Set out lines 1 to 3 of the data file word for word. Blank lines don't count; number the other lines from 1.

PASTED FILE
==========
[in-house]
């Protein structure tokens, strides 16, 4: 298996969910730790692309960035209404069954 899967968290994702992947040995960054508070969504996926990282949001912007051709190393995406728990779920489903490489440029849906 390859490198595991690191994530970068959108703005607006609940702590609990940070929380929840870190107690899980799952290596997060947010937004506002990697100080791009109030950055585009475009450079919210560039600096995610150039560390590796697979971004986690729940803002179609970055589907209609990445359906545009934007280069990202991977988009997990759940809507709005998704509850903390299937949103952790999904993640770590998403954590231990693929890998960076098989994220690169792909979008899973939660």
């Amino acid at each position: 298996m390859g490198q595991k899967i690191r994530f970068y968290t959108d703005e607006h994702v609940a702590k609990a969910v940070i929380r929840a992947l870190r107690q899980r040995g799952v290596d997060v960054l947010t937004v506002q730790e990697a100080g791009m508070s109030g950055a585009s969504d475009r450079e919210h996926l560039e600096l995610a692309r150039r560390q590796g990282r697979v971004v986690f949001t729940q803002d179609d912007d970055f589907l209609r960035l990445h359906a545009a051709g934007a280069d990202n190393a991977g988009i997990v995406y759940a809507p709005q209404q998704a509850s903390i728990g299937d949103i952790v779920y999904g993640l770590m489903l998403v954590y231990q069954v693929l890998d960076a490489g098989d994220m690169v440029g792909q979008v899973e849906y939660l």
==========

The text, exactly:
[in-house]
């Protein structure tokens, strides 16, 4: 298996969910730790692309960035209404069954 899967968290994702992947040995960054508070969504996926990282949001912007051709190393995406728990779920489903490489440029849906 390859490198595991690191994530970068959108703005607006609940702590609990940070929380929840870190107690899980799952290596997060947010937004506002990697100080791009109030950055585009475009450079919210560039600096995610150039560390590796697979971004986690729940803002179609970055589907209609990445359906545009934007280069990202991977988009997990759940809507709005998704509850903390299937949103952790999904993640770590998403954590231990693929890998960076098989994220690169792909979008899973939660």
């Amino acid at each position: 298996m390859g490198q595991k899967i690191r994530f970068y968290t959108d703005e607006h994702v609940a702590k609990a969910v940070i929380r929840a992947l870190r107690q899980r040995g799952v290596d997060v960054l947010t937004v506002q730790e990697a100080g791009m508070s109030g950055a585009s969504d475009r450079e919210h996926l560039e600096l995610a692309r150039r560390q590796g990282r697979v971004v986690f949001t729940q803002d179609d912007d970055f589907l209609r960035l990445h359906a545009a051709g934007a280069d990202n190393a991977g988009i997990v995406y759940a809507p709005q209404q998704a509850s903390i728990g299937d949103i952790v779920y999904g993640l770590m489903l998403v954590y231990q069954v693929l890998d960076a490489g098989d994220m690169v440029g792909q979008v899973e849906y939660l």